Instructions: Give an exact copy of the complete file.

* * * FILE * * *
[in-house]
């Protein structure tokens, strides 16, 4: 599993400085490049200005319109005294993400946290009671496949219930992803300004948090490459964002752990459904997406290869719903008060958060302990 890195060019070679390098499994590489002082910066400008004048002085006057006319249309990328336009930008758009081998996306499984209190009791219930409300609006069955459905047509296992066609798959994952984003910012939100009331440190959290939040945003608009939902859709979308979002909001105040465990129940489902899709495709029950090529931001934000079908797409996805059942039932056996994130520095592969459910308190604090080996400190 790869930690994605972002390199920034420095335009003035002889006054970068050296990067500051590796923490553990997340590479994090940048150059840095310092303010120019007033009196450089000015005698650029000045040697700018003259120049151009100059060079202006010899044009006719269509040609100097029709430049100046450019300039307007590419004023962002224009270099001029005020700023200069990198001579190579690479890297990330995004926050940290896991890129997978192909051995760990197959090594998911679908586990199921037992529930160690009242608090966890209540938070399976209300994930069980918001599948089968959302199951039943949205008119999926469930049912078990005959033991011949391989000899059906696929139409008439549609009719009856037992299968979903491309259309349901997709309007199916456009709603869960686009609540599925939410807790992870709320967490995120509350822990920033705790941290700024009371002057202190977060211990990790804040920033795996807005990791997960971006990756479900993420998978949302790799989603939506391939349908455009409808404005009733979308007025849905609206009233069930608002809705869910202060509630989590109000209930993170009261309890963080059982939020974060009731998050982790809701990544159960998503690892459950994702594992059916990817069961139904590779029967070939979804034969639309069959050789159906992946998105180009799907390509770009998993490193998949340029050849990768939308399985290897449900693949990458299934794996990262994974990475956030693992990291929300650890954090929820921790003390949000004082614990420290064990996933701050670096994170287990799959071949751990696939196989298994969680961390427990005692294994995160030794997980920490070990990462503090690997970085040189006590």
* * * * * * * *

[in-house]
């Protein structure tokens, strides 16, 4: 599993400085490049200005319109005294993400946290009671496949219930992803300004948090490459964002752990459904997406290869719903008060958060302990 890195060019070679390098499994590489002082910066400008004048002085006057006319249309990328336009930008758009081998996306499984209190009791219930409300609006069955459905047509296992066609798959994952984003910012939100009331440190959290939040945003608009939902859709979308979002909001105040465990129940489902899709495709029950090529931001934000079908797409996805059942039932056996994130520095592969459910308190604090080996400190 790869930690994605972002390199920034420095335009003035002889006054970068050296990067500051590796923490553990997340590479994090940048150059840095310092303010120019007033009196450089000015005698650029000045040697700018003259120049151009100059060079202006010899044009006719269509040609100097029709430049100046450019300039307007590419004023962002224009270099001029005020700023200069990198001579190579690479890297990330995004926050940290896991890129997978192909051995760990197959090594998911679908586990199921037992529930160690009242608090966890209540938070399976209300994930069980918001599948089968959302199951039943949205008119999926469930049912078990005959033991011949391989000899059906696929139409008439549609009719009856037992299968979903491309259309349901997709309007199916456009709603869960686009609540599925939410807790992870709320967490995120509350822990920033705790941290700024009371002057202190977060211990990790804040920033795996807005990791997960971006990756479900993420998978949302790799989603939506391939349908455009409808404005009733979308007025849905609206009233069930608002809705869910202060509630989590109000209930993170009261309890963080059982939020974060009731998050982790809701990544159960998503690892459950994702594992059916990817069961139904590779029967070939979804034969639309069959050789159906992946998105180009799907390509770009998993490193998949340029050849990768939308399985290897449900693949990458299934794996990262994974990475956030693992990291929300650890954090929820921790003390949000004082614990420290064990996933701050670096994170287990799959071949751990696939196989298994969680961390427990005692294994995160030794997980920490070990990462503090690997970085040189006590």